Will Lay off Staff Members and Reorganize as Club Publication

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NEW YORK (AdAge.com) -- Biography Magazine, the offshoot of the A&E Television network franchise that also spawned a cable channel, will disappear from newsstands after its December issue is published later this year, according to the company.
'Biography' will shed much of its staff, shift to a quarterly and become a house organ for the Biography Club.

'Marketing publication'
Beginning in 2004, the title will shift to a quarterly and become what a company statement calls a "marketing publication." It will serve as a house organ to the newly created Biography Club, a fan club of sorts that the brand will use for ongoing consumer research. Club membership will be free, and members will be culled in part from the magazine's 650,000-plus subscribers.

Biography, launched in 1997, was a stand-alone magazine for A&E, which is owned 37.5% by Hearst Corp., 37.5% by the Walt Disney Co.'s ABC and 25% by General Electric Co.'s NBC. The upcoming change will mean the magazine will no longer be sold on newsstands. The exact publishing model is still being worked out, said Abbe Raven, A&E's executive vice president and general manager, but insiders say it's likely no non-Biography-themed ads will run.

Longtime editor Paulette McLeod will remain at the magazine, but significant layoffs are expected. The magazine will focus more tightly on upcoming subjects from the Biography TV show.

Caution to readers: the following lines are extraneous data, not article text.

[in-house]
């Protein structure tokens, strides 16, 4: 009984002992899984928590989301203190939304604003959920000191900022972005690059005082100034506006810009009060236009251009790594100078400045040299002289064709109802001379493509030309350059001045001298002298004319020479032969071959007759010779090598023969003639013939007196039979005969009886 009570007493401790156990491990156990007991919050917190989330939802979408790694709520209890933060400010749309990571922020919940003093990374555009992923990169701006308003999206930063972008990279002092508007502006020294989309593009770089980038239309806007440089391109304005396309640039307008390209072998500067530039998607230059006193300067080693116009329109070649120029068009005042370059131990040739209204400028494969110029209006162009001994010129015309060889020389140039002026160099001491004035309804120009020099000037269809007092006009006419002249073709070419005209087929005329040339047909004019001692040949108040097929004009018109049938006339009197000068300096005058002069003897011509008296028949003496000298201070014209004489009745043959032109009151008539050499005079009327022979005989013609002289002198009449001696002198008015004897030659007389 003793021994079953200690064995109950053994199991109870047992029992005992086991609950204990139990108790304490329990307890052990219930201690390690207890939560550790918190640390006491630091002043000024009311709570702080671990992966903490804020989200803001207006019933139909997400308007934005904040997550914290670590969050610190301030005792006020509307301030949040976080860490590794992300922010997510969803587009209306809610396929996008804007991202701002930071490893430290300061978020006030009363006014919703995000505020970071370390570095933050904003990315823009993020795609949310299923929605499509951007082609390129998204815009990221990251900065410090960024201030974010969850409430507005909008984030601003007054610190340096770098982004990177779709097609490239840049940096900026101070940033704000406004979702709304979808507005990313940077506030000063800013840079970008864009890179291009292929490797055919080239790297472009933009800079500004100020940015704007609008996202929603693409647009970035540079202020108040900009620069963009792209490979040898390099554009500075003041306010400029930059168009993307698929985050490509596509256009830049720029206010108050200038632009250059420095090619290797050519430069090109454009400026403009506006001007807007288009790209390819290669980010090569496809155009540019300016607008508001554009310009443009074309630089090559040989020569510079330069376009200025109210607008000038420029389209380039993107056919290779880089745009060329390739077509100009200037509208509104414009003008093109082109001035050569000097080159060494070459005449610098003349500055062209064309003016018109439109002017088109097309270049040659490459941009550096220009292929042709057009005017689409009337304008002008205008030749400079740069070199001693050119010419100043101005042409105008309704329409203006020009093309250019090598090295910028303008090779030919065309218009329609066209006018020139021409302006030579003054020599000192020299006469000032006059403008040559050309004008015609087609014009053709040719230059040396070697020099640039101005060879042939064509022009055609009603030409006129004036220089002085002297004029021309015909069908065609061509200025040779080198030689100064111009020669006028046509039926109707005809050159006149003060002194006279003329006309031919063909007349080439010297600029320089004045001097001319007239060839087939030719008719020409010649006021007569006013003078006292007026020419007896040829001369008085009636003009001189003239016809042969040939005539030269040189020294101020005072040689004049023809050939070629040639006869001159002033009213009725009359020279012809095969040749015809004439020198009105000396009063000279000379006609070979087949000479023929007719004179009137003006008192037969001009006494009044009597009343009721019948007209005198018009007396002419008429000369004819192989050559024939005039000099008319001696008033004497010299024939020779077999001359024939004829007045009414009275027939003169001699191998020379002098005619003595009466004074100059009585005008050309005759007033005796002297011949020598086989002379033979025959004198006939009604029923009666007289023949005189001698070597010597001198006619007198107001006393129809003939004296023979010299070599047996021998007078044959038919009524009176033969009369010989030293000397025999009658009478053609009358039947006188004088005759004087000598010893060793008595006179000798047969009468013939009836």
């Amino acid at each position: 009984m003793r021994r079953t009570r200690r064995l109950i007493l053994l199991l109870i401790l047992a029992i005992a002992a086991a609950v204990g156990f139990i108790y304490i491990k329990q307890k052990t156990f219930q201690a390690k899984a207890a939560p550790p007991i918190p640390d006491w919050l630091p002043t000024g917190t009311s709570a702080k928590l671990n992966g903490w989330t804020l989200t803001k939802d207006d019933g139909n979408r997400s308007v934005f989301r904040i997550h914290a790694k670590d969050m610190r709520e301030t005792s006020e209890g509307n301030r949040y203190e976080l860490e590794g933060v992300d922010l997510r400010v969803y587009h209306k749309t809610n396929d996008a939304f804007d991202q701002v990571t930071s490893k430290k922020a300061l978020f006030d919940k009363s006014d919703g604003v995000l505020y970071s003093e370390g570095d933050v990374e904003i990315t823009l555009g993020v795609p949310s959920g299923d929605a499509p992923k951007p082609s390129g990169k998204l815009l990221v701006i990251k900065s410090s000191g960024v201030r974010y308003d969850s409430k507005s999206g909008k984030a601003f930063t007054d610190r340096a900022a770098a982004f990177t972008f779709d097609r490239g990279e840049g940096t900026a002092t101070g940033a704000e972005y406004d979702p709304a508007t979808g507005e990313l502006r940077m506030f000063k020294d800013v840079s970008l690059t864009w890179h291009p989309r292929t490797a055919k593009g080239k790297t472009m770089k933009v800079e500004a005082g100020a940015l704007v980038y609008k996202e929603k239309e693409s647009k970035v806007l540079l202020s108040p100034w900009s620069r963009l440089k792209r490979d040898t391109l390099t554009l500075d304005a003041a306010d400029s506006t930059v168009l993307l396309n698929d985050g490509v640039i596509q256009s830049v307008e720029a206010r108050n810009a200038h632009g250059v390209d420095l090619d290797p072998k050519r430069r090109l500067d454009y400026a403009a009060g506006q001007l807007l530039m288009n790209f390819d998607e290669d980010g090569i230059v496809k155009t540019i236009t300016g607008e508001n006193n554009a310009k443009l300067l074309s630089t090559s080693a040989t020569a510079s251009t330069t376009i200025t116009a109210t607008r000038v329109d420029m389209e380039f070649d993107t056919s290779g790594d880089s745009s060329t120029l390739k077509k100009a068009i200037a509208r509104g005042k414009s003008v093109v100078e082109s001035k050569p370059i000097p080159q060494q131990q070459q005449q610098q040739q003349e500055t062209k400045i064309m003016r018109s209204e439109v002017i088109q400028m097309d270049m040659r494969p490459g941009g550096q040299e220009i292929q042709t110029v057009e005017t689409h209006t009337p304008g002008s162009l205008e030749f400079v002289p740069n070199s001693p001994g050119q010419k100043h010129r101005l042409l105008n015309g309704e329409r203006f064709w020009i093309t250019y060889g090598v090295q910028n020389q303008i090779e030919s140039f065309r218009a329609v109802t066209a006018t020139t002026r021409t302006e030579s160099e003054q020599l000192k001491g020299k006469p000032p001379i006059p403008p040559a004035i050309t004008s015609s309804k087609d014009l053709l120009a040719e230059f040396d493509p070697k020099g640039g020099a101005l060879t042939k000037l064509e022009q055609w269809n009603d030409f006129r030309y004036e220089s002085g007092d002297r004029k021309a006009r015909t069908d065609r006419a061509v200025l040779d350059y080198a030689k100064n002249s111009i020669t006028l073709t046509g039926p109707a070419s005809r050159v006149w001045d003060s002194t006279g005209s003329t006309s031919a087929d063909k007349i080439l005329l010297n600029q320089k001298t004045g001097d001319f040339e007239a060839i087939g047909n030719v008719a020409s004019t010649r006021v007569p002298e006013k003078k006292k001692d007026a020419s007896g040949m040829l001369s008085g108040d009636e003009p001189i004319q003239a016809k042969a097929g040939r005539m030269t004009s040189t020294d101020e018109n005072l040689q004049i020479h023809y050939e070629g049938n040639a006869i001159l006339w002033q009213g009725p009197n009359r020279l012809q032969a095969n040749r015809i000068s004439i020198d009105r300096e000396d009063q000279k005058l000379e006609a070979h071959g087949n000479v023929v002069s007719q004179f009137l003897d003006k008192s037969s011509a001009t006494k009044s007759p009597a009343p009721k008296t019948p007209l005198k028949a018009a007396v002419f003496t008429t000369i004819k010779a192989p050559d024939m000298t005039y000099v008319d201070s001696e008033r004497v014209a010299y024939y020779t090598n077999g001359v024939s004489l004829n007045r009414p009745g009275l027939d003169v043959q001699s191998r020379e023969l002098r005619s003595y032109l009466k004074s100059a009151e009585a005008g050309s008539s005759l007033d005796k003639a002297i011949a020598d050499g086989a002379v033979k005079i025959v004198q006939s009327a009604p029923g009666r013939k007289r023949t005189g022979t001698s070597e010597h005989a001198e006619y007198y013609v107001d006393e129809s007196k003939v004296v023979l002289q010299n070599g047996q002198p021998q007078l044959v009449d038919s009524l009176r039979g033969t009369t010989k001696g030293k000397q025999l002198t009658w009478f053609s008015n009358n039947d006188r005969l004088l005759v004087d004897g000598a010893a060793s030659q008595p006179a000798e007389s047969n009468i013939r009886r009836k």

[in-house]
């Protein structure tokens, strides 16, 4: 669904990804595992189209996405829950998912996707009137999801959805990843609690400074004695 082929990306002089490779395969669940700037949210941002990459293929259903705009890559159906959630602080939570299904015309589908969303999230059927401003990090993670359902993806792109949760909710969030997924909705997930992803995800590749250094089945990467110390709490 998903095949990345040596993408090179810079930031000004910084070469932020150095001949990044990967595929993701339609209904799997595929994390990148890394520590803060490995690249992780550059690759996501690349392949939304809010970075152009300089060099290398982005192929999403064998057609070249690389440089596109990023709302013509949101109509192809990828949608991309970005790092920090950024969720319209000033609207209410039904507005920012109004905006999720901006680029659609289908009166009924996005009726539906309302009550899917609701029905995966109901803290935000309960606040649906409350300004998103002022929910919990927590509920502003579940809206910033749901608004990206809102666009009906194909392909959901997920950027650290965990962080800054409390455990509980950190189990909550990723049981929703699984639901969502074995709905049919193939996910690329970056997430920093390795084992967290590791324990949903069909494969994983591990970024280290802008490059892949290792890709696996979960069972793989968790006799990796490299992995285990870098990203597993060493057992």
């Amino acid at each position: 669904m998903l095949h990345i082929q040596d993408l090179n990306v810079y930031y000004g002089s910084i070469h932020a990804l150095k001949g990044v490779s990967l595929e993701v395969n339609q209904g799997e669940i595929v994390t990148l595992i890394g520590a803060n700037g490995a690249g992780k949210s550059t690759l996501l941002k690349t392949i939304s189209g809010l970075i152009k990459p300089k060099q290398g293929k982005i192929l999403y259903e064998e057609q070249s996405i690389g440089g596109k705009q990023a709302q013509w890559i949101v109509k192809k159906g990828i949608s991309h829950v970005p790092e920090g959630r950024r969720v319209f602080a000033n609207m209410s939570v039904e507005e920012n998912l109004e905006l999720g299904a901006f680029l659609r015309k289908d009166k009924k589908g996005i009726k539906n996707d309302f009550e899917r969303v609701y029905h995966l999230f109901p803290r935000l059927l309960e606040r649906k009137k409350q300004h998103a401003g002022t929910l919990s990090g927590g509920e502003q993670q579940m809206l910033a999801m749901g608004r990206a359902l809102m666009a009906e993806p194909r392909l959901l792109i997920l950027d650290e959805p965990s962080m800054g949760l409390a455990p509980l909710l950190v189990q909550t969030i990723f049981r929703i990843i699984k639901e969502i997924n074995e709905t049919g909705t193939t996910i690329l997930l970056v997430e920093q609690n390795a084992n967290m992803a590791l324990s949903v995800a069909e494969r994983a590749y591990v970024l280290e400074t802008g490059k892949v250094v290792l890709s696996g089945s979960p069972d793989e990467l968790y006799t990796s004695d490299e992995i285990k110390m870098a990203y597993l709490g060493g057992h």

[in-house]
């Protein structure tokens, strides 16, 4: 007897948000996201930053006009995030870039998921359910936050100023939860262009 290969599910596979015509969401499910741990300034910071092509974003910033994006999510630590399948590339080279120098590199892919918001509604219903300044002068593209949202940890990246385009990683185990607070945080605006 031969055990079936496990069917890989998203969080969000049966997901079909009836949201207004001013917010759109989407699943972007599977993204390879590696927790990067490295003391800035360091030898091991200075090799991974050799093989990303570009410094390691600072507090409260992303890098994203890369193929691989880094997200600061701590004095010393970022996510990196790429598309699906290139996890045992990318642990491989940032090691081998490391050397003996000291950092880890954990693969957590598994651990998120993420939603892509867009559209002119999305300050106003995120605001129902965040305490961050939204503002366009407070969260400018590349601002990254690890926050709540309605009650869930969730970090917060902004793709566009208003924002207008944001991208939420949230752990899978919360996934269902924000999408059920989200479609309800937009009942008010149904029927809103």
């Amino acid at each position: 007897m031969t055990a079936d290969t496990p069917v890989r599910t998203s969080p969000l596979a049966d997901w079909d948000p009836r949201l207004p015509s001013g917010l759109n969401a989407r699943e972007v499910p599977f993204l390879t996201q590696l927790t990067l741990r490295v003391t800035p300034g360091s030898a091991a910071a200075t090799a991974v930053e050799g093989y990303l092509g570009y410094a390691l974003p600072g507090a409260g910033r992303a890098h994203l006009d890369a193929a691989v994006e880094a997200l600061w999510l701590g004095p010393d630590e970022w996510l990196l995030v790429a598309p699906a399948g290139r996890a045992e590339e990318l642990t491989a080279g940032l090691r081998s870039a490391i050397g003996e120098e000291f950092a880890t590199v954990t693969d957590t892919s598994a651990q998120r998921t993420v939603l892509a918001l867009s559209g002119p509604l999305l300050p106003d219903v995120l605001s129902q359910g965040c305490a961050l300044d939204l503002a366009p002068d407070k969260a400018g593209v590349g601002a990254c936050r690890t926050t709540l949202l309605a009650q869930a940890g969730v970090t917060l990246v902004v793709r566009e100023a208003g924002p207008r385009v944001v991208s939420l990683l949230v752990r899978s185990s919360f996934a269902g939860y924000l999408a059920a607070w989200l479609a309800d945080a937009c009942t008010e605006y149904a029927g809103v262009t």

Hearst Magazines had included Biography as an option in corporate ad buys for over a year, but the changes at the magazine look likely to end that relationship. Ms. Raven said A&E will take over distribution duties from Hearst's CoMag unit.

A&E's president-CEO, Nick Davatzes, told staffers at A&E's annual meeting last Dec. 10 that the company was seeking a "strategic partner" for the magazine.

A&E retained media investment banker Veronis Suhler Stevenson to aid in its search. Last December, executives who were familiar with the magazine's financials said the title was unprofitable on revenues of around $20 million. (At the time, an A&E executive declined to comment on the magazine's finances.) No partner materialized, and industry executives familiar with the deal market later said that the magazine had stopped searching. A spokesman declined to comment on the status of the partner search.

For the first half of 2003, Biography's total circulation slipped 2.7% to 705,289, according to Audit Bureau of Circulations figures, and its newsstand sales fell 9.0%. Through July, its ad pages rose 11.8% to 196, according to the Publishers Information Bureau.

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